A New Mexico father is asking schools in his area to reconsider their use of artificial turf on sports fields after an NBC News report exposed a possible link between the fields and an increase in student-player cancer rates.
Albuquerque resident Glenn Sveum recently launched a petition calling on the Albuquerque School District to remove synthetic turf from sports fields and to trade them out for fields with real grass.
Sveum grew concerned after reports emerged detailing how synthetic turf fields, made using recycled rubber tires, have been linked to the development of various cancers.
“These are just a few stories related to an emerging threat to America’s Youth,” Sveum’s petition states highlighting a collection of reports. “Especially Soccer players, and specifically Goalkeepers. These new, ‘Water saving’ turf fields are made with recycled tires, ‘Tire Crumbs’ which are used to spread in between the plastic grass blades, apparently to soften impacts. These fields are painful to fall onto and much more painful to slide across.”
“There have been numerous cases of young soccer players, especially goalkeepers, coming down with cancer. Not to mention an increase in basic skeletal injuries.”
Sveum has a vested interest in the removal of the fields. His daughter Aspen is a goalie for her school’s varsity soccer team.
“Someone kicks the field or the ball bounces, you see little clouds of debris pop up,” Sveum described to KOB Eyewitness News. “That is recycled rubber, recycled tires…known carcinogens.”
The tire crumbs end up getting stuck in players’ hair, inside their cuts, and often get inhaled and swallowed.
As Sveum points out, particularly at risk of exposure are goalies. “In practices and games, they make hundreds of dives, and each plunge sends a black cloud of tire pellets into the air,” reported NBC.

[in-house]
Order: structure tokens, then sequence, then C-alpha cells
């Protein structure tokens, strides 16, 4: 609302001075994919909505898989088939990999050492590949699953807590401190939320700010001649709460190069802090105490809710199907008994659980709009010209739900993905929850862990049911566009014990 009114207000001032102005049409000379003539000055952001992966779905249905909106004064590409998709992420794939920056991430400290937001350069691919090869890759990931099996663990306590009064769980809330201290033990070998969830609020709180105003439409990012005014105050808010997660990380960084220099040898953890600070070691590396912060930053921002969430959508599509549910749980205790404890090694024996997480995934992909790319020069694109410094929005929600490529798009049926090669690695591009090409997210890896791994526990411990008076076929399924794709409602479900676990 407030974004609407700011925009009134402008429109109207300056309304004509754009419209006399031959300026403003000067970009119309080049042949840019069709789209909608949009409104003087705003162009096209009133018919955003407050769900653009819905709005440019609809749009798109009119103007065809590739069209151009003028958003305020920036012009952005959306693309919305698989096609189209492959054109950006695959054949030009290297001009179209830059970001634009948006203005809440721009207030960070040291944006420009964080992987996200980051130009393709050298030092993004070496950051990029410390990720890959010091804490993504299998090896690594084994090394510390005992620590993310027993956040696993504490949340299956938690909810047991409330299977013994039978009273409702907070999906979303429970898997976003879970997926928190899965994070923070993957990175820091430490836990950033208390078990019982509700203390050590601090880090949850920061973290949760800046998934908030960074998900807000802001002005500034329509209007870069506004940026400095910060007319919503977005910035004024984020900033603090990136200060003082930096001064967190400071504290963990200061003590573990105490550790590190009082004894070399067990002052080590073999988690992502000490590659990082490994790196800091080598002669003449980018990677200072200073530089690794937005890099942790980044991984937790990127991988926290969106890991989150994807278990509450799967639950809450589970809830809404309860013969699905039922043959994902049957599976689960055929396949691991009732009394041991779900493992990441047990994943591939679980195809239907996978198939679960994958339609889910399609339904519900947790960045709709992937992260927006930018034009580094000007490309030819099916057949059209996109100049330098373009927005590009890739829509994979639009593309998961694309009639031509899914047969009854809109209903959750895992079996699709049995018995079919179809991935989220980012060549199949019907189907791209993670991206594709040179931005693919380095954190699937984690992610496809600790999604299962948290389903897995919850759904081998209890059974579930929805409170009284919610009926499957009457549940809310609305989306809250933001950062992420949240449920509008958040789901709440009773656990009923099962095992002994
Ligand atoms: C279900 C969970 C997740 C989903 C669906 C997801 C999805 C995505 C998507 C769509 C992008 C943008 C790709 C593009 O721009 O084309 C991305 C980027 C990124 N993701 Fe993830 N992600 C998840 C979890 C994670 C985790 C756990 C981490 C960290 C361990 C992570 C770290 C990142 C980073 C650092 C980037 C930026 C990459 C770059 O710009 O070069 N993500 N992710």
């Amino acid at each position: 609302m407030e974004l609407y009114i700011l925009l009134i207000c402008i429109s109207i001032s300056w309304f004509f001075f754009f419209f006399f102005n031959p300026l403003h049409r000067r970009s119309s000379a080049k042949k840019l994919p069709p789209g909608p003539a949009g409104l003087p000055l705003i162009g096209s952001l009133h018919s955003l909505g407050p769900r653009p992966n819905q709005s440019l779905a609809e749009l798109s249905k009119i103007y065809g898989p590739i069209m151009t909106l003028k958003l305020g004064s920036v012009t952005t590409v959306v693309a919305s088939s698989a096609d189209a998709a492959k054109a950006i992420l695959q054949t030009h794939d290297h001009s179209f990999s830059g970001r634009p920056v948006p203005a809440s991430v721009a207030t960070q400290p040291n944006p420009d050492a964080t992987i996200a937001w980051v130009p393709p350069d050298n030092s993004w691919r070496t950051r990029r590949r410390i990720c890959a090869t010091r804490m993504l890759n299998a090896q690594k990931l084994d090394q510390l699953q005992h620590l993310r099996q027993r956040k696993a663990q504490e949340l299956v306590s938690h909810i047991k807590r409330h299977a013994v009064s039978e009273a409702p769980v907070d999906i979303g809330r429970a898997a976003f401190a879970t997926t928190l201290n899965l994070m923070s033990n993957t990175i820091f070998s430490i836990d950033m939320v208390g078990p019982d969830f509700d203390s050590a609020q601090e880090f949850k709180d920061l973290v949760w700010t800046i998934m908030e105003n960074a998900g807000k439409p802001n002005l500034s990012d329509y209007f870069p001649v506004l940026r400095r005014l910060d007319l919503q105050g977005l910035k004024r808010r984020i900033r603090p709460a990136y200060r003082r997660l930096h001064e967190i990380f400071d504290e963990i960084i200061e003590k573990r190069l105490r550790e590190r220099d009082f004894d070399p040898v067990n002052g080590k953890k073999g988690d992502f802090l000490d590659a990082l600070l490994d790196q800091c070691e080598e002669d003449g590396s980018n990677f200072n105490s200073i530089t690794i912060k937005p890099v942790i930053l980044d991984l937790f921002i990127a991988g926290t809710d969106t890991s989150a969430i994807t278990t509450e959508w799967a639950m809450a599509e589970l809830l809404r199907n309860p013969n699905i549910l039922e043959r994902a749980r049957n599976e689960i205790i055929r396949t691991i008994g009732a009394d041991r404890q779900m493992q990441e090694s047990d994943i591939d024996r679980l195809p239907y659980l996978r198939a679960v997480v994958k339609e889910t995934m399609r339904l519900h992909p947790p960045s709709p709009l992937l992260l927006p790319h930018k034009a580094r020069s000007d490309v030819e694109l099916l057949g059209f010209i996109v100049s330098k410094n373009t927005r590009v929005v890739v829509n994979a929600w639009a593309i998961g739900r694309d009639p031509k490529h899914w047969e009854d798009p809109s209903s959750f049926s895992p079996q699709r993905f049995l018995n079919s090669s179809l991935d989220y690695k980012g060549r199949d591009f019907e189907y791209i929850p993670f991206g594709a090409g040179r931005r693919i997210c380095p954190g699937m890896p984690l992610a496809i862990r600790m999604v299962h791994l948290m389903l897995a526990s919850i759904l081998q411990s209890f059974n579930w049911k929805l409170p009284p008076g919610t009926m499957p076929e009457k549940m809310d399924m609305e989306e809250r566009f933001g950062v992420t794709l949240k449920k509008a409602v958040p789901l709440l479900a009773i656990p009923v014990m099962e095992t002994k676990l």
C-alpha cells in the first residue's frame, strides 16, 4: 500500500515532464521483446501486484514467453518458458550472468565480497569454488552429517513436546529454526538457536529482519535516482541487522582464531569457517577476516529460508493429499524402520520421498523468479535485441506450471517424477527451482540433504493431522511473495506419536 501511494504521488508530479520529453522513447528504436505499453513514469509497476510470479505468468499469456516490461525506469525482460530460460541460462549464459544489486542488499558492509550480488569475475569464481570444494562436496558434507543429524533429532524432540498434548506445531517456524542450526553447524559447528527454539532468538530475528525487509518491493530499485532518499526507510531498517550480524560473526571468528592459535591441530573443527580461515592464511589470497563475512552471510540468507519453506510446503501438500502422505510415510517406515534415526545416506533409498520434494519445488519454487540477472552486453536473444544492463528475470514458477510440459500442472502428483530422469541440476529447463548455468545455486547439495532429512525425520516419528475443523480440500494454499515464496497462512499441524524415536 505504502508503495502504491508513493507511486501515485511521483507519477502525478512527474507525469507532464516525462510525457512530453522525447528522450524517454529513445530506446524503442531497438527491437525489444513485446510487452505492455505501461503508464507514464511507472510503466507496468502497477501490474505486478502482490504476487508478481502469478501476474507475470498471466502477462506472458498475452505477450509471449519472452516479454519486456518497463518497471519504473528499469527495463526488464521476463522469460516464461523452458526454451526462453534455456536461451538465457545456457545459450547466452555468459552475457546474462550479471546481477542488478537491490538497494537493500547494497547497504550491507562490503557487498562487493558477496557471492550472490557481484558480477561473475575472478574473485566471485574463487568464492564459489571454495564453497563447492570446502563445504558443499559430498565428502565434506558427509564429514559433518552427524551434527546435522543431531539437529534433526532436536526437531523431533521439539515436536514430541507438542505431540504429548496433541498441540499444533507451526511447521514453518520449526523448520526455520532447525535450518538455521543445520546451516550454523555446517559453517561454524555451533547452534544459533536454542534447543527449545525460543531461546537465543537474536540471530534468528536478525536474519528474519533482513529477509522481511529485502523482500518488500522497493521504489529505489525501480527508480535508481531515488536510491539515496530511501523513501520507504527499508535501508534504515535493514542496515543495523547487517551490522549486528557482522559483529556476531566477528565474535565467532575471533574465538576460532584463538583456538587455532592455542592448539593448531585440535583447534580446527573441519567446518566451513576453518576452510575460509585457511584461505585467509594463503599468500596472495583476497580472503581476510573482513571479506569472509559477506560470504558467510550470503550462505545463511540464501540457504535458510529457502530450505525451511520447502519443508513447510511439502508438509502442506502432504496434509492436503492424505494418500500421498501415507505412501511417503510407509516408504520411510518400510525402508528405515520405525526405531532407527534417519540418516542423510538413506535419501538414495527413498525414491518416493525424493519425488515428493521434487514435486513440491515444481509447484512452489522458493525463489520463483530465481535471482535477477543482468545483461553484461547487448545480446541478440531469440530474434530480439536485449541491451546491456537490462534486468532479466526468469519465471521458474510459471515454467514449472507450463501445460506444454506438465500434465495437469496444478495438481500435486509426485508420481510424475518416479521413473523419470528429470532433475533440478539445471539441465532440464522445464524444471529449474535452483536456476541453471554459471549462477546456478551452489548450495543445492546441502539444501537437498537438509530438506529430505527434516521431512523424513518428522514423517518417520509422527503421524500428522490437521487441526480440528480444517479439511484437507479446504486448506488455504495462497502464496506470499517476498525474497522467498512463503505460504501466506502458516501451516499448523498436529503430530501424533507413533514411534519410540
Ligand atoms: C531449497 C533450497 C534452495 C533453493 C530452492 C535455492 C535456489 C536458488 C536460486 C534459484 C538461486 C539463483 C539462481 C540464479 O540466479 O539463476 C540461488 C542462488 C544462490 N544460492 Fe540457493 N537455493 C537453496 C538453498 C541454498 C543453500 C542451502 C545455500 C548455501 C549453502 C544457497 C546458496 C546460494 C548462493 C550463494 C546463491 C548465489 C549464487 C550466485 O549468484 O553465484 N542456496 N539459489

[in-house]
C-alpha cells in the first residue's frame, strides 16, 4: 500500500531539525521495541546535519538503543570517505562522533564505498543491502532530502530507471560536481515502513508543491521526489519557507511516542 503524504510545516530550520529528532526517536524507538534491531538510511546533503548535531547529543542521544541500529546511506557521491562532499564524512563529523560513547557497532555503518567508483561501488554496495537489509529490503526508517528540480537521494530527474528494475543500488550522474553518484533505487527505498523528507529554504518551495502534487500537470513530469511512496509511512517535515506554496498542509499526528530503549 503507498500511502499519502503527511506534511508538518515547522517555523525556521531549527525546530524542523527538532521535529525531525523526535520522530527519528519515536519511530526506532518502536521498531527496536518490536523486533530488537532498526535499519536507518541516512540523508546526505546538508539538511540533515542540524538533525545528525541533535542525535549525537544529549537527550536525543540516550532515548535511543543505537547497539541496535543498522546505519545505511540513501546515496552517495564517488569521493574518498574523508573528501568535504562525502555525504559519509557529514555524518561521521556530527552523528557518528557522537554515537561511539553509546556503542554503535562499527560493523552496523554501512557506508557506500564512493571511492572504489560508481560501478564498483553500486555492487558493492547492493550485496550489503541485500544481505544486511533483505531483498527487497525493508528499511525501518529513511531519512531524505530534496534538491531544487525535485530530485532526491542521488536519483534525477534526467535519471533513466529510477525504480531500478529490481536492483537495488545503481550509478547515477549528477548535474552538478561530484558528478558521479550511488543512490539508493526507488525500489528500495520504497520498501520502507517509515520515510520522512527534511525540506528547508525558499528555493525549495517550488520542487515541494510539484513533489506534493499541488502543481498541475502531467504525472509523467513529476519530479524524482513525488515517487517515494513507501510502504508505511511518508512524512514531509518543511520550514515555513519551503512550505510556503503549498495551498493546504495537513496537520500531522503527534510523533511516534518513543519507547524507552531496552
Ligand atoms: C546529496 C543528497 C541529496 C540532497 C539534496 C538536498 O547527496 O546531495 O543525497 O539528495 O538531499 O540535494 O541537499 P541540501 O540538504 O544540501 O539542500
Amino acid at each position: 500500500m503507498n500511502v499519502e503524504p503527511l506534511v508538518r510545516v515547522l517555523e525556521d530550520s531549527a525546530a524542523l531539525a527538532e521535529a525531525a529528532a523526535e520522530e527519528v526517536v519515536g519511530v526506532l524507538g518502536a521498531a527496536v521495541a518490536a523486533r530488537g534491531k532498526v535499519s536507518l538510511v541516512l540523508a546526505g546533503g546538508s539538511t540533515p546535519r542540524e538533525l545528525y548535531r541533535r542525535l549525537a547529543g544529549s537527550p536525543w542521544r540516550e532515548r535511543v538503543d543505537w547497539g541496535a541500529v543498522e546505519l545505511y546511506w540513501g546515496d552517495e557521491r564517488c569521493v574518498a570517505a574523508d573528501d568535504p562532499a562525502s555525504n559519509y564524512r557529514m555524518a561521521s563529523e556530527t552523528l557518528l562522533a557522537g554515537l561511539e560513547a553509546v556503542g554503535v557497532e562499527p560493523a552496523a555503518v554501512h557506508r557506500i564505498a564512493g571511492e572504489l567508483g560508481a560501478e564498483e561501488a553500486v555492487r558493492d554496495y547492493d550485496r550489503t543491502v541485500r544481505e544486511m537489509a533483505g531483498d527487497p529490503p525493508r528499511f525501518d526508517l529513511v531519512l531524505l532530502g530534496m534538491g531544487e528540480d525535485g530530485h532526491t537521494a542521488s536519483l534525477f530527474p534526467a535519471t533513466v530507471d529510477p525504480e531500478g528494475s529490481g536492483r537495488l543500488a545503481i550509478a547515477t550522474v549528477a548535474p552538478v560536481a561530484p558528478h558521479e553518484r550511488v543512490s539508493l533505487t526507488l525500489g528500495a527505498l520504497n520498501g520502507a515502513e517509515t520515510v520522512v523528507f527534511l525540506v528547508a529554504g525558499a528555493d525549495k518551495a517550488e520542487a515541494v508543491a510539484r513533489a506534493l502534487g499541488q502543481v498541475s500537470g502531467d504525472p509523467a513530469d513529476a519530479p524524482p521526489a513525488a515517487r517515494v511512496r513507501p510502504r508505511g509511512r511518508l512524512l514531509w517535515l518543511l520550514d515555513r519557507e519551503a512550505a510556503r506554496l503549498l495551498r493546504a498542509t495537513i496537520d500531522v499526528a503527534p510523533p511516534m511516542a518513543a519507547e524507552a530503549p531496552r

Earlier this month, NBC News published a damning exposé which explored many soccer parents’ growing concern with a rumored link between artificial turf and cancer.
Journalist Hannah Rappleye followed college soccer coach Amy Griffin’s mission to document instances of players who developed cancer.
“I’ve coached for 26, 27 years,” said Griffin. “My first 15 years, I never heard anything about this. All of a sudden it seems to be a stream of kids.”
Since then, Griffin has compiled a list of 38American soccer players — 34 of them goalies – who have been diagnosed with cancer. At least a dozen played in Washington, but the geographic spread is nationwide. Blood cancers like lymphoma and leukemia dominate the list.
The US Environmental Protection Agency has noted “a number of compounds or materials that may be found in tires,” such as arsenic, benzene, cadmium, and nickel, all of which are known carcinogens proven to cause cancer in both people and lab animals.
The sun’s heat also bakes the rubber fields causing them to emit noxious gases that get inhaled by the players.
“Turf fields can become very hot — 10 to 15 degrees hotter than the ambient temperature – increasing the chances that volatile organic compounds (VOCs) and chemicals can ‘off-gas,’ or leach into the air,” NBC reports.
Despite extensive research into the topic, and despite having an entire page dedicated to “tire crumbs” which specifically notes the fact that “public concerns have been raised over the use of tire crumb materials in turf fields and playgrounds,” the EPA has refused to confirm a cancer link, instead telling NBC news that “more testing needs to be done.”
In fact, the EPA said it “does not believe that the field monitoring data collected provides evidence of an elevated health risk resulting from the use of recycled tire crumb in playgrounds or in synthetic turf athletic fields.”
Not surprisingly, the synthetic turf industry agrees.
A day after NBC’s report was published, the Synthetic Turf Council responded saying that “The preponderance of evidence shows no negative health effects associated with crumb rubber in synthetic turf. As NBC factually reported, ‘there is no research directly linking crumb rubber exposure to cancer.’”
In other words, pay no attention to the epidemic of soccer players developing the same kinds of cancer.
The Albuquerque School District responded to Sveum’s petition by repeating the same mantra.
“While the health and safety of all Albuquerque Public Schools students is always of the utmost importance, there is still no conclusive evidence that the rubberized fields are linked to health problems,” they said in a statement to KOB News.
Despite official denials, citizens and municipalities across the country are now taking the potential health threat posed by artificial turf fields seriously, with communities in San Francisco putting the fields up for a public vote, and a school in New Jersey rejecting plans for a future installment of a turf field.